What’s the difference between waiting and waiting patiently?

Relax - put trust into play

Relax – put trust into play

I waited patiently for the Lord. Psalm 40

Is there a difference between waiting and waiting patiently? Yes.

I wait for the bus to arrive. I am not patient: I look down the road for its arrival, or I check the bus schedule app on my phone, or I look at my watch only to see less than a minute has gone by since I last looked at my watch. Time passes – maybe I should say time drags, torturing me. Ten minutes seems an eternity. Consumed with what is missing – the bus; aware of my inconveniences, I’m late, It’s cold, I’m bored. Agitation and irritation rule my experience.

This is waiting without patience.

Waiting patiently doesn’t mean the bus will arrive any sooner, the same ten minutes pass; but what is different is my relationship with the passing time and the focus of my attention. My attention is not on what is lacking, but on what is present. I remember the bus is coming, it will be here when it gets here. I cannot change it’s arrival time. It has come every day around this time, it will come again today. So I might as well relax. The passing time reminds me I am not in control of my life (as much as I would like to believe I am!)

When I relax I am putting trust into play. There must be a better way to use these ten minutes than pacing and cursing and being frustrated.

I have a lot to say about waiting check out this for more thoughts and watch for more posts about the subject.  You’ll be glad you did.

Patience when you’re in the Pits?

I waited patiently for the Lord; he inclined to me and heard my cry. He drew me up from the desolate pit, out of the miry bog. Psalm 40:1

David, caught in a miry bog and a desolate pit is able to wait patiently for God to relieve him from a sticky and lonely place. Wow. He did not cease crying to God, (I’m assuming for deliverance and help) yet he could patiently remain. That blows my mind.

I transfer the images of a literal pit and miry bog to emotional ones. I see a hole in the ground either so large, I could fall into it and be trapped; or so small and unnoticeable, I could trip into it and lie immobile because of an injury sustained from the fall. I imagine a lake that seems safe, but is in fact quicksand. I am stuck, all my efforts to free myself only end with me sinking deeper in the muck.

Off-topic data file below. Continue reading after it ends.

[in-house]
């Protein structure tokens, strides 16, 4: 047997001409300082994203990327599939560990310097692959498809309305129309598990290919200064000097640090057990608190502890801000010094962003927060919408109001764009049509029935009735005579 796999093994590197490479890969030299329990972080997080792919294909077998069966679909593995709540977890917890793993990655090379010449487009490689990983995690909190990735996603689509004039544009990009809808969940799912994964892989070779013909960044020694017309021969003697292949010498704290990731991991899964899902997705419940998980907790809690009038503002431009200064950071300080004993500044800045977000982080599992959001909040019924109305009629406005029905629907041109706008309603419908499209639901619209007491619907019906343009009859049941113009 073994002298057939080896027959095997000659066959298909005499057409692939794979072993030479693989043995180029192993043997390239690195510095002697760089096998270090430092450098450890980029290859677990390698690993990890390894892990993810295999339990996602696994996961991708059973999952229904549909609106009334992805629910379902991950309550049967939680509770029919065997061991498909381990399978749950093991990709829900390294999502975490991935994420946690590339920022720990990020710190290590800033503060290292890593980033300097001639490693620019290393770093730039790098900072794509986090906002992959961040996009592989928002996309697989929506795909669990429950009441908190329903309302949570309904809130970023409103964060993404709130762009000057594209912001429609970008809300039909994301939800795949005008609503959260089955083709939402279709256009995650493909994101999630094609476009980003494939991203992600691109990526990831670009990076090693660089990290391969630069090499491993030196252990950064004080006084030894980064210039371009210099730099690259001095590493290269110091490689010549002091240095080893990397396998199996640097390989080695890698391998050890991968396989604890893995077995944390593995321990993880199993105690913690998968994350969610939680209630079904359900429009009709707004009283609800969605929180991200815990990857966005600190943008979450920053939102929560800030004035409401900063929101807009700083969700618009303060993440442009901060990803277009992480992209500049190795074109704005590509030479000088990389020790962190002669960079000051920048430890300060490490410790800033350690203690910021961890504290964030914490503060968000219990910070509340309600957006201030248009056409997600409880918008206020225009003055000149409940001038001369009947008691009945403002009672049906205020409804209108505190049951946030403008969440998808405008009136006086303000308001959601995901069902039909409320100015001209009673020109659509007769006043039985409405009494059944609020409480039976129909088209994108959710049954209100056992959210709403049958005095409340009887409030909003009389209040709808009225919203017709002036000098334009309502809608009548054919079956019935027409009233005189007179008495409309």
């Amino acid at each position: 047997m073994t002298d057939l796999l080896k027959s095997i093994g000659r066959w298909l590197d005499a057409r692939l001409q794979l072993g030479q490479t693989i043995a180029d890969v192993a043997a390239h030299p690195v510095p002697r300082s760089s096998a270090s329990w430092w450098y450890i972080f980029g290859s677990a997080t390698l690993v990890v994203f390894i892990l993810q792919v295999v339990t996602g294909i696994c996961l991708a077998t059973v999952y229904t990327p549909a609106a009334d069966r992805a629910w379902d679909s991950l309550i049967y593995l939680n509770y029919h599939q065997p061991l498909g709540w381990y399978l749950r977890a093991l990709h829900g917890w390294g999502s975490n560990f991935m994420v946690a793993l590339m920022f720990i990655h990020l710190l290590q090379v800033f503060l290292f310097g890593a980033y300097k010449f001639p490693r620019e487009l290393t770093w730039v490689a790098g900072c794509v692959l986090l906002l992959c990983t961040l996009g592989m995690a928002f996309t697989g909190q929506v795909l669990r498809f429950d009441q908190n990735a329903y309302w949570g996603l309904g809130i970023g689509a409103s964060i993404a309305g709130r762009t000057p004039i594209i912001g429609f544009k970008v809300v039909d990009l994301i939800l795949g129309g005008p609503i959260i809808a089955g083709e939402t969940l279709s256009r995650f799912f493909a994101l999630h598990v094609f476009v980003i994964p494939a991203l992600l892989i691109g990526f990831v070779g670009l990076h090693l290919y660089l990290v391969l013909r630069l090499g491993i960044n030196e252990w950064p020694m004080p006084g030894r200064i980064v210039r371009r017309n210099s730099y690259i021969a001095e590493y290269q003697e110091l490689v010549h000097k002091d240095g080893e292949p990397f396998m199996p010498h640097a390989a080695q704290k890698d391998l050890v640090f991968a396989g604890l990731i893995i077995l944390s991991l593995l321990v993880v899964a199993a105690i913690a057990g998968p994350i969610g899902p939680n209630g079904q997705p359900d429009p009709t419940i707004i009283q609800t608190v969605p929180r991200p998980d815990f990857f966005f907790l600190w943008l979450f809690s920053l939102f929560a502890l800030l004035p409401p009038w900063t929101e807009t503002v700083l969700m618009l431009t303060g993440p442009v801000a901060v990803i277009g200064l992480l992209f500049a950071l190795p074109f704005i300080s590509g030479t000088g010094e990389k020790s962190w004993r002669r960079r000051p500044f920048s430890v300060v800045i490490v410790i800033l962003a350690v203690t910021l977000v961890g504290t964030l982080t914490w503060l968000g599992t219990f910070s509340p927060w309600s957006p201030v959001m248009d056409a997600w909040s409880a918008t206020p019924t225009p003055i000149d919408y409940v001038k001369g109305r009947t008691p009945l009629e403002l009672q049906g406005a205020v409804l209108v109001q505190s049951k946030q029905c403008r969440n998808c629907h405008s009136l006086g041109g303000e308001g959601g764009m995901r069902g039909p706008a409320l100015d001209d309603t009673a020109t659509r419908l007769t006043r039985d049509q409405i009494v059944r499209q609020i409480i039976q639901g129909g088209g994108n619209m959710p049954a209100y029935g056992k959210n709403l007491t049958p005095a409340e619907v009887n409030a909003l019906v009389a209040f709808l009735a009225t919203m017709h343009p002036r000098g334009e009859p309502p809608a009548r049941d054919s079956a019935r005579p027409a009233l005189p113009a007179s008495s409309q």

I don’t purposely fall into pits or bogs, but sometimes I find myself in a situation or relationship where I feel lonely, abandoned, conflicted or trapped. I long for escape but there is no relief. I remain desolate and in tumult, stranded in an unbearable situation.

David could wait patiently for God’s response. Can I? Can I trust God is aware of and involved in this process? Can I continually voice my desire for rescue without demanding it?

A sense of uselessness and a fear of insignificance is my pit and bog. God, though, is graciously granting me a glimpse of how this trapped-ness is purifying my soul. When I angrily beat my fists, against the wall of my nothingness, God joins me in the pit and reminds me I am his and I am enough. When I accuse myself of being a loser in all things spiritual, God shows me that my standards of success are set higher than his.

I am quieted, I am grateful, I trust this pit is a place of transformation. And when I am delivered, God puts a new song in my mouth. One of praise that points to God’s glory, not my own. Lord, have mercy.

He put a new song in my mouth, a song of praise to our God. Psalm 40:3

With you in the journey,